Changing a lamp shade uses a neat trick to change the way light flows

Most of the lighting that hangs from above, it shines its light down for practical reasons. Some may emit light in all directions, especially pendant lamps or chandeliers that come in spherical forms. One way or another, most lamps like this have a fixed way of shining light on things, literally, and there aren’t many options to change the way they work. There are lamps that can change direction, but they often look more like stage fixtures than aesthetic parts of your home. Every once in a while, we come across a design so creative and unusual that you can’t help but wonder how it was conceptualized, like this oddly named lampshade design that can change make practical how a lamp works by changing where its light goes. .

Designer: Lukas Bazle

Traditional lamp shades come as a truncated cone, with a large opening at the bottom to spread its light downwards as much as possible. There is some light that emerges from the top, but it is very small to the point of being negligible. For hanging or pendant lamps, that is the best design, but it also leaves a little room for flexibility and variation, especially when trying to change the intensity of the light.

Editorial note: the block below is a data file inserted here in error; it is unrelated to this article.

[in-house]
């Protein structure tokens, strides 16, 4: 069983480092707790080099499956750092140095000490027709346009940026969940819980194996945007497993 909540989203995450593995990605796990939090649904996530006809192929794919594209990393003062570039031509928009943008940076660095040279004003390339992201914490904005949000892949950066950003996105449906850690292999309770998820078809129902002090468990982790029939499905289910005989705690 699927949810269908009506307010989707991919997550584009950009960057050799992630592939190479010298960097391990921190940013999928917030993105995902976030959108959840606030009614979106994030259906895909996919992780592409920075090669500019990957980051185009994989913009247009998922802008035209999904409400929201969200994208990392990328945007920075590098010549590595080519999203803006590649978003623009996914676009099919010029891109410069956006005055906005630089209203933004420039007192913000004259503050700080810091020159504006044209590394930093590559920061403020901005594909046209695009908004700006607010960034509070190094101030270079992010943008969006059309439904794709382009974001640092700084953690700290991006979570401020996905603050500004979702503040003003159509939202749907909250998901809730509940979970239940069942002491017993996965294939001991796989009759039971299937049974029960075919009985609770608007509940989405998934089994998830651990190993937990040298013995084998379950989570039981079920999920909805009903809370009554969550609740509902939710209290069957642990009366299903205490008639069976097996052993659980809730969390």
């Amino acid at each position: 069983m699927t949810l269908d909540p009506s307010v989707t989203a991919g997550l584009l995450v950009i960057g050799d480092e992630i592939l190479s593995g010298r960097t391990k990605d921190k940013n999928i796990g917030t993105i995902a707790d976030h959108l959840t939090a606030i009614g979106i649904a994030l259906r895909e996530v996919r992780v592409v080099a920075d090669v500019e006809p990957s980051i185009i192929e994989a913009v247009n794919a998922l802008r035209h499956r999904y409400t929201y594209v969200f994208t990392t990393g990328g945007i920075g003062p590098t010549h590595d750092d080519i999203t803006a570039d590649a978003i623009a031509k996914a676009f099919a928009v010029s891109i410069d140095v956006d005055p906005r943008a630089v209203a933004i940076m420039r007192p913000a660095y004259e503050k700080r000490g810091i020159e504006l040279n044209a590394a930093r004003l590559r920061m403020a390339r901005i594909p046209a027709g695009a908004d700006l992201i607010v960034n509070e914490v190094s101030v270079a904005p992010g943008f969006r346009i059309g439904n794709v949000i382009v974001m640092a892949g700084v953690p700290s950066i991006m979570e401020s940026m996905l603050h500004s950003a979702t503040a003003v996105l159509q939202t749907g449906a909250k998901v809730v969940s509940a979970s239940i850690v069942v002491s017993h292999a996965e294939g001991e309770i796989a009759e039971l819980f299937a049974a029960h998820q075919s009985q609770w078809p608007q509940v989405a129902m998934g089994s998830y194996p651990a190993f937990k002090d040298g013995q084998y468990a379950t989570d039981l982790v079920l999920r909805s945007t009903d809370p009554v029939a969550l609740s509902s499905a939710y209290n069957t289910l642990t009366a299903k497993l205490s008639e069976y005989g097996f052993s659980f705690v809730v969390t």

One could always use a dimmer, of course, but Meduse, probably named after a jellyfish and not the mythical monster, the same thing in a strange way. It practically changes the shape of the shade from a straight cone to a barrel to an upside down cone, which also has the effect of changing the direction of the light. And depending on how closed or open the aperture is, it can also change the intensity of the light passing through.

What makes this design so interesting is the material and structure used to achieve this. It uses a honeycomb blind that is wrapped around to form a complete loop, creating an accordion-like structure that changes shape depending on whether the ends are compressed or expanded. An alternating pulley system tightens one end and releases the other in a smooth and mesmerizing movement, almost like watching a jellyfish move in the water.

The end result is a lamp that can shine brightly over a table or room at one moment and then project its light to the ceiling with a simple pull of the string. The first creates a functional space, while the second enriches the atmosphere of that same space. The rather ingenious design can easily change the mood of the room without resorting to complex mechanisms or electronics, creating a simple yet beautiful shape that adds functionality and visual appeal to any room.

Leave a Reply

Your email address will not be published. Required fields are marked *